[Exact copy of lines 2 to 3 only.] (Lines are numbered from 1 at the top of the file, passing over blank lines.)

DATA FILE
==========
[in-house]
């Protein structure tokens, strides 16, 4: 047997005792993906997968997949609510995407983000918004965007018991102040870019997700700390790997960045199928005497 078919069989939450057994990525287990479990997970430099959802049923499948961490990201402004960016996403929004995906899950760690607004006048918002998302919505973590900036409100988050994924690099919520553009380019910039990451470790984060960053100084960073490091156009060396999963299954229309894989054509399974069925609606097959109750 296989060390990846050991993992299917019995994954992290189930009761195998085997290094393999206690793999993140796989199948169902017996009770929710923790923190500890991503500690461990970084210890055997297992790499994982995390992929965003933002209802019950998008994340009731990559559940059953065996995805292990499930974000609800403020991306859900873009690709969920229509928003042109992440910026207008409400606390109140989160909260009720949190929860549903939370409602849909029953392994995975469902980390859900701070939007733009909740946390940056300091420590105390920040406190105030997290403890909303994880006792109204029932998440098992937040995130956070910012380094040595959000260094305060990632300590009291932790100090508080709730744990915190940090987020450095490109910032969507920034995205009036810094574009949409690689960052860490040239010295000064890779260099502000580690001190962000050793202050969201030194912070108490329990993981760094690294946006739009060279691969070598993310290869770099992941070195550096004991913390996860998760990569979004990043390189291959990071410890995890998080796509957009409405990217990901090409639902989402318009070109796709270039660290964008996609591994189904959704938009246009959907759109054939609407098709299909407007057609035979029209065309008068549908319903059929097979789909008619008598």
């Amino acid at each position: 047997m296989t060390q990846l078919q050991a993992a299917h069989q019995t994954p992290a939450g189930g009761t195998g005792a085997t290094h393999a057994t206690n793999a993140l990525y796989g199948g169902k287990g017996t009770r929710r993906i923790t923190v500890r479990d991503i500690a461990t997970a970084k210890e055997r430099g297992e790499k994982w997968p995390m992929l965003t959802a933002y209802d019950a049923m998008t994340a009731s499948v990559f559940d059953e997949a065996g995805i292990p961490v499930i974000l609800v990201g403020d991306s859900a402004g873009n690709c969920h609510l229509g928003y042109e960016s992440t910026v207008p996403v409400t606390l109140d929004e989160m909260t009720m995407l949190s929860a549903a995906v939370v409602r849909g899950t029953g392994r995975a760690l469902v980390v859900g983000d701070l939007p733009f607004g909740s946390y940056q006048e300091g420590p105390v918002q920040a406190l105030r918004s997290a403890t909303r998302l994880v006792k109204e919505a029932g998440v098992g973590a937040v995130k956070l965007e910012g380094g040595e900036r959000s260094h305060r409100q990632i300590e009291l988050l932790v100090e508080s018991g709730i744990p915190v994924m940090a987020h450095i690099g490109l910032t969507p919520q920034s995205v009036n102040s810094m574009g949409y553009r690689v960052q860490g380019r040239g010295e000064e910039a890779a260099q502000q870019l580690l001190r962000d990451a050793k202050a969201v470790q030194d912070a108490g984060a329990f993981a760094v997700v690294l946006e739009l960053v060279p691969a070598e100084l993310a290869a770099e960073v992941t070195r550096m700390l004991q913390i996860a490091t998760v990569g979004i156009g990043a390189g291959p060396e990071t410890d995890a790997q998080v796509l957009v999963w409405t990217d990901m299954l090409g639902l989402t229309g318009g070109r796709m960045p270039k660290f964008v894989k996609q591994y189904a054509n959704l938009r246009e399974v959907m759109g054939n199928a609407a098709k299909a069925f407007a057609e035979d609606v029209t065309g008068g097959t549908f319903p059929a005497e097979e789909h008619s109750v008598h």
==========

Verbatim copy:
């Protein structure tokens, strides 16, 4: 047997005792993906997968997949609510995407983000918004965007018991102040870019997700700390790997960045199928005497 078919069989939450057994990525287990479990997970430099959802049923499948961490990201402004960016996403929004995906899950760690607004006048918002998302919505973590900036409100988050994924690099919520553009380019910039990451470790984060960053100084960073490091156009060396999963299954229309894989054509399974069925609606097959109750 296989060390990846050991993992299917019995994954992290189930009761195998085997290094393999206690793999993140796989199948169902017996009770929710923790923190500890991503500690461990970084210890055997297992790499994982995390992929965003933002209802019950998008994340009731990559559940059953065996995805292990499930974000609800403020991306859900873009690709969920229509928003042109992440910026207008409400606390109140989160909260009720949190929860549903939370409602849909029953392994995975469902980390859900701070939007733009909740946390940056300091420590105390920040406190105030997290403890909303994880006792109204029932998440098992937040995130956070910012380094040595959000260094305060990632300590009291932790100090508080709730744990915190940090987020450095490109910032969507920034995205009036810094574009949409690689960052860490040239010295000064890779260099502000580690001190962000050793202050969201030194912070108490329990993981760094690294946006739009060279691969070598993310290869770099992941070195550096004991913390996860998760990569979004990043390189291959990071410890995890998080796509957009409405990217990901090409639902989402318009070109796709270039660290964008996609591994189904959704938009246009959907759109054939609407098709299909407007057609035979029209065309008068549908319903059929097979789909008619008598």
């Amino acid at each position: 047997m296989t060390q990846l078919q050991a993992a299917h069989q019995t994954p992290a939450g189930g009761t195998g005792a085997t290094h393999a057994t206690n793999a993140l990525y796989g199948g169902k287990g017996t009770r929710r993906i923790t923190v500890r479990d991503i500690a461990t997970a970084k210890e055997r430099g297992e790499k994982w997968p995390m992929l965003t959802a933002y209802d019950a049923m998008t994340a009731s499948v990559f559940d059953e997949a065996g995805i292990p961490v499930i974000l609800v990201g403020d991306s859900a402004g873009n690709c969920h609510l229509g928003y042109e960016s992440t910026v207008p996403v409400t606390l109140d929004e989160m909260t009720m995407l949190s929860a549903a995906v939370v409602r849909g899950t029953g392994r995975a760690l469902v980390v859900g983000d701070l939007p733009f607004g909740s946390y940056q006048e300091g420590p105390v918002q920040a406190l105030r918004s997290a403890t909303r998302l994880v006792k109204e919505a029932g998440v098992g973590a937040v995130k956070l965007e910012g380094g040595e900036r959000s260094h305060r409100q990632i300590e009291l988050l932790v100090e508080s018991g709730i744990p915190v994924m940090a987020h450095i690099g490109l910032t969507p919520q920034s995205v009036n102040s810094m574009g949409y553009r690689v960052q860490g380019r040239g010295e000064e910039a890779a260099q502000q870019l580690l001190r962000d990451a050793k202050a969201v470790q030194d912070a108490g984060a329990f993981a760094v997700v690294l946006e739009l960053v060279p691969a070598e100084l993310a290869a770099e960073v992941t070195r550096m700390l004991q913390i996860a490091t998760v990569g979004i156009g990043a390189g291959p060396e990071t410890d995890a790997q998080v796509l957009v999963w409405t990217d990901m299954l090409g639902l989402t229309g318009g070109r796709m960045p270039k660290f964008v894989k996609q591994y189904a054509n959704l938009r246009e399974v959907m759109g054939n199928a609407a098709k299909a069925f407007a057609e035979d609606v029209t065309g008068g097959t549908f319903p059929a005497e097979e789909h008619s109750v008598h």